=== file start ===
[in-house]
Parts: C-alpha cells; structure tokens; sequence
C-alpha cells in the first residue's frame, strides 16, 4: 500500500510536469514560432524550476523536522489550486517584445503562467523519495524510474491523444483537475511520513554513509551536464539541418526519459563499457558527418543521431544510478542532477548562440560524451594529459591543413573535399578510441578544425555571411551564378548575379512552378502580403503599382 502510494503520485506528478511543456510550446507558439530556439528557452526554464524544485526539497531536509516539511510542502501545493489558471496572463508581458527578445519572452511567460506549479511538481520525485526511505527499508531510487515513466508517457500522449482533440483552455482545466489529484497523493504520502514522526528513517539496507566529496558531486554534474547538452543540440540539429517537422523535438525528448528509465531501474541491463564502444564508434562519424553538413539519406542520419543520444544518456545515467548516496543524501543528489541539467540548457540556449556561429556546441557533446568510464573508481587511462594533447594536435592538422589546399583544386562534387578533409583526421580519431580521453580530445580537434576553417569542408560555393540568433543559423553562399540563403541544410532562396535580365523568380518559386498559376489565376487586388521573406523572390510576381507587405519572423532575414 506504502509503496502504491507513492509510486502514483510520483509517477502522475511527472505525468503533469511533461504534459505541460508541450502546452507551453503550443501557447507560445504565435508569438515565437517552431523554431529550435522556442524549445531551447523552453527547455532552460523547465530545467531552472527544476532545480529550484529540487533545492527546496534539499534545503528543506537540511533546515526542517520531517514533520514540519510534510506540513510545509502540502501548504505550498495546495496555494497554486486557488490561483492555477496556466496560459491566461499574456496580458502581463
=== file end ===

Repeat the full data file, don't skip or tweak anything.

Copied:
[in-house]
Parts: C-alpha cells; structure tokens; sequence
C-alpha cells in the first residue's frame, strides 16, 4: 500500500510536469514560432524550476523536522489550486517584445503562467523519495524510474491523444483537475511520513554513509551536464539541418526519459563499457558527418543521431544510478542532477548562440560524451594529459591543413573535399578510441578544425555571411551564378548575379512552378502580403503599382 502510494503520485506528478511543456510550446507558439530556439528557452526554464524544485526539497531536509516539511510542502501545493489558471496572463508581458527578445519572452511567460506549479511538481520525485526511505527499508531510487515513466508517457500522449482533440483552455482545466489529484497523493504520502514522526528513517539496507566529496558531486554534474547538452543540440540539429517537422523535438525528448528509465531501474541491463564502444564508434562519424553538413539519406542520419543520444544518456545515467548516496543524501543528489541539467540548457540556449556561429556546441557533446568510464573508481587511462594533447594536435592538422589546399583544386562534387578533409583526421580519431580521453580530445580537434576553417569542408560555393540568433543559423553562399540563403541544410532562396535580365523568380518559386498559376489565376487586388521573406523572390510576381507587405519572423532575414 506504502509503496502504491507513492509510486502514483510520483509517477502522475511527472505525468503533469511533461504534459505541460508541450502546452507551453503550443501557447507560445504565435508569438515565437517552431523554431529550435522556442524549445531551447523552453527547455532552460523547465530545467531552472527544476532545480529550484529540487533545492527546496534539499534545503528543506537540511533546515526542517520531517514533520514540519510534510506540513510545509502540502501548504505550498495546495496555494497554486486557488490561483492555477496556466496560459491566461499574456496580458502581463